Controlling how a PDF will be served to the user by the browser can be hard and not 100% effective. But we have a few options that will let us make it work for most of our user base.

When a file is sent as a HTTP response to the browser, the information about how to treat this file is located in the HTTP headers. The browser will decide what to do with the response based on how it is configured and what is installed on the OS.

With RotativaHQ you have a few parameters to help.

  • If you don’t define a FileName property then the PDF should be served by the browser inline inside the browser window. If the user wishes to download it then it will default its name to a unique id assigned by RotativaHQ. As will happen will this code:
public ActionResult MyAction()
{
    return new ViewAsPdf();
}
  • If you define a FileName property, then the browser will, either prompt te user asking if it needs to save or open the file, or just download it (the latter should be the case for Chrome). This code will give achieve this:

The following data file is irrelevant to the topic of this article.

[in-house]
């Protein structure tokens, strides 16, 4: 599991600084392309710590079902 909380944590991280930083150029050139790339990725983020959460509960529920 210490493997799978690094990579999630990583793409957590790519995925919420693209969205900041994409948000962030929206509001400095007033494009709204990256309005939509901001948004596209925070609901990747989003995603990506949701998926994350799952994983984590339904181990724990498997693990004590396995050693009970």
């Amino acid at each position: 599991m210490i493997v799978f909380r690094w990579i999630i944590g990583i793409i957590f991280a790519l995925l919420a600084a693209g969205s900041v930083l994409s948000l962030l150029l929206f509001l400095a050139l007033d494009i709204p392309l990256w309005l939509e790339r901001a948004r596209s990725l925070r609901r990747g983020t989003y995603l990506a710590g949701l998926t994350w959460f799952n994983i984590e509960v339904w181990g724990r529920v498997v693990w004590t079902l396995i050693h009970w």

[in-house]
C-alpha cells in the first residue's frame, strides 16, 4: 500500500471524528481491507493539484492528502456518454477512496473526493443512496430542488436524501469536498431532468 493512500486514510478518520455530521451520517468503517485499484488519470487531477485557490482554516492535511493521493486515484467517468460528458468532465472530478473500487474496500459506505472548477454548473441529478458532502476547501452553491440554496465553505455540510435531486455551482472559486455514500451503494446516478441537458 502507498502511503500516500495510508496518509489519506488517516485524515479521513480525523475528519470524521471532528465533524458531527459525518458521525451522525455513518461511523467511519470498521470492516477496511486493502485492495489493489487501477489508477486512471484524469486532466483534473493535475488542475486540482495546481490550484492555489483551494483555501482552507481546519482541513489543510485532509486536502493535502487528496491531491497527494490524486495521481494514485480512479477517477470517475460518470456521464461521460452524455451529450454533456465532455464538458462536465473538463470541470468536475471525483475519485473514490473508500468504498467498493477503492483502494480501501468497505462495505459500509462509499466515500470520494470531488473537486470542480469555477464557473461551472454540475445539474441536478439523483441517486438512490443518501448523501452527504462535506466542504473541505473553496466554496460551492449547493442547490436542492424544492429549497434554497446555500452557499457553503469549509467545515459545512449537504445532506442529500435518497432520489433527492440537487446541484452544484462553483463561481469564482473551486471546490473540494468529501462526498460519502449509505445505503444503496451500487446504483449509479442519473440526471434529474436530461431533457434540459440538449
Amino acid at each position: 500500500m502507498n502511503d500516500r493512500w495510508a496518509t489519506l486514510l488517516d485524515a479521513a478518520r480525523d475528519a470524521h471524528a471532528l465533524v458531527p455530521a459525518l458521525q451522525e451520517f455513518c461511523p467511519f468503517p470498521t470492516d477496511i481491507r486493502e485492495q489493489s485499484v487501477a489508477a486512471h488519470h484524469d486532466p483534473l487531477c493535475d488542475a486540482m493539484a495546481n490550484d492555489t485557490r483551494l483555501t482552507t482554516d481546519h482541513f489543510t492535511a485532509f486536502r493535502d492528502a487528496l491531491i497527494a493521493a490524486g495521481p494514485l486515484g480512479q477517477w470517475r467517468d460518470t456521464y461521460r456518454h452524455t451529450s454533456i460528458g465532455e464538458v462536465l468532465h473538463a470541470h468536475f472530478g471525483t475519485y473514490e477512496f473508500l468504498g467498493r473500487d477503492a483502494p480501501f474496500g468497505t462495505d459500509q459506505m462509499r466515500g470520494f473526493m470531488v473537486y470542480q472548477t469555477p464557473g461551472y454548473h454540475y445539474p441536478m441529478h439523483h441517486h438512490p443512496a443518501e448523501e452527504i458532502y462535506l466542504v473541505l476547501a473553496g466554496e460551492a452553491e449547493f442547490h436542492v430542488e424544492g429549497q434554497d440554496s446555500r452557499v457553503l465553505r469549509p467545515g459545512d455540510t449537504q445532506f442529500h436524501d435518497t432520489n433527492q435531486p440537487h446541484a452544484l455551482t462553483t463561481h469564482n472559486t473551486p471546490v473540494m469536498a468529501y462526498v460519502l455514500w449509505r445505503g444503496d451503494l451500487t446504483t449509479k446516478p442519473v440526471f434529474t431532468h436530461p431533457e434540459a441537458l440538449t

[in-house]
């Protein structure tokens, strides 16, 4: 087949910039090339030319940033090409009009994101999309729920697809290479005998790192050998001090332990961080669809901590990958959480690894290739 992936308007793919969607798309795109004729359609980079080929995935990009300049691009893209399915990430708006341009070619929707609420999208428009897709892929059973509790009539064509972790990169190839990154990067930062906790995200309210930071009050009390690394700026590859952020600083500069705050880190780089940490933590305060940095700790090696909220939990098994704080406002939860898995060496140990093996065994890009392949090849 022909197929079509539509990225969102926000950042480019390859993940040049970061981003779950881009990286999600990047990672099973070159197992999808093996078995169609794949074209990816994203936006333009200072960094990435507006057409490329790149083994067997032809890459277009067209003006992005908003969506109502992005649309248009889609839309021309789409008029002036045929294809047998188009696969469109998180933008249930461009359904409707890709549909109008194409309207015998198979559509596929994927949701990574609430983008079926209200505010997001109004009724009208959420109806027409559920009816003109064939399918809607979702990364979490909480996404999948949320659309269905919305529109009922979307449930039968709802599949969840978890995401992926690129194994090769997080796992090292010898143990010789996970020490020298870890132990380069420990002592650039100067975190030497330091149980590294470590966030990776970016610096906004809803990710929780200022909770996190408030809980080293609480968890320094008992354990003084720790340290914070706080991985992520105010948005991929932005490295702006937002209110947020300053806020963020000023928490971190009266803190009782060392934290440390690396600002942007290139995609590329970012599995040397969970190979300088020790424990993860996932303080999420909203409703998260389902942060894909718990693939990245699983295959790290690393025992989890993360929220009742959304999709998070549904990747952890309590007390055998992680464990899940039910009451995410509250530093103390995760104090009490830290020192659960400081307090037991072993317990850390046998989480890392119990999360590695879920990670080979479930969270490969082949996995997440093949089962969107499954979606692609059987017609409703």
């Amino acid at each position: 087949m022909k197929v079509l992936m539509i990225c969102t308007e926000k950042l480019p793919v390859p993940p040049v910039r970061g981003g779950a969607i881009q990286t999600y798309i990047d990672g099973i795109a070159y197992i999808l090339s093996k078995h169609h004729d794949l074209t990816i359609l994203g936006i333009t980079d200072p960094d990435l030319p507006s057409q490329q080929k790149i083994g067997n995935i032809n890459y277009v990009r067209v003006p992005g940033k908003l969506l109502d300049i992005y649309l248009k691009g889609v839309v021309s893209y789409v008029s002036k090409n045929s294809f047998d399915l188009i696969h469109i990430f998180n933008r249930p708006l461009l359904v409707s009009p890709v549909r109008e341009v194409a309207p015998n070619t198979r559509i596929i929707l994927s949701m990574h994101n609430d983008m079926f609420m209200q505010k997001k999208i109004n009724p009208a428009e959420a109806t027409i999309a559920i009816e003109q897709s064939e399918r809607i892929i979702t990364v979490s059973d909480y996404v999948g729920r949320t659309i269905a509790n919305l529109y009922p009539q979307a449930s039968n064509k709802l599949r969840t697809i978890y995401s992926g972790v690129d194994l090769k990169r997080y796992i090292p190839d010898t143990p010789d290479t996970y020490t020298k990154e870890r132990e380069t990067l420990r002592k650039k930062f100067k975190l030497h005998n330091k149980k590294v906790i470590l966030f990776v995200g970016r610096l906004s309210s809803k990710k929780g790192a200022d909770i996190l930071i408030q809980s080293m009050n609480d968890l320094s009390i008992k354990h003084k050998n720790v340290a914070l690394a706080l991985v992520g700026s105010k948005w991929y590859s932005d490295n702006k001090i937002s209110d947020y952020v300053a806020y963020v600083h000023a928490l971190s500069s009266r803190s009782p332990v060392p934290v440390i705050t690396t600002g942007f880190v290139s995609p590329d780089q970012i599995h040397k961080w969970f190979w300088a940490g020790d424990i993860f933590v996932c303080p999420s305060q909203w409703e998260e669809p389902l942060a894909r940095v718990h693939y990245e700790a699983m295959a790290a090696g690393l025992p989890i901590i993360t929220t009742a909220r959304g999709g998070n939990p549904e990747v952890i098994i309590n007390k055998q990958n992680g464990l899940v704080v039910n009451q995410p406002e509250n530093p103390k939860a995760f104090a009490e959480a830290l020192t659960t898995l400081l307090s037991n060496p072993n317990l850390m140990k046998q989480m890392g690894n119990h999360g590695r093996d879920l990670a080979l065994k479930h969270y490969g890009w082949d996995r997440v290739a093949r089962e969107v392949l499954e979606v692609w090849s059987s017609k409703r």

public ActionResult MyAction()
{
    return new ViewAsPdf()
    {
        FileName = "MyPdfFile.pdf"  
    };
}
  • If you define both the FileName property and the ShowInline property to true, then the browser should show the file inside the browser window and show the defined file name as default when saving. As this sample code:
public ActionResult Contact()
{
    ViewBag.Message = "Your application description page.";

    return new ViewAsPdf() {
        FileName = "CDtest.pdf",
        ShowInline = true
    };
}

This options should work most of the times. Of course we can’t know if the user has installed any PDF reader or if the browser itself has a embedded reader or the user has installed a browser plugin to read PDF files. But still, with those options we are able to send to the browser the correct HTTP headers.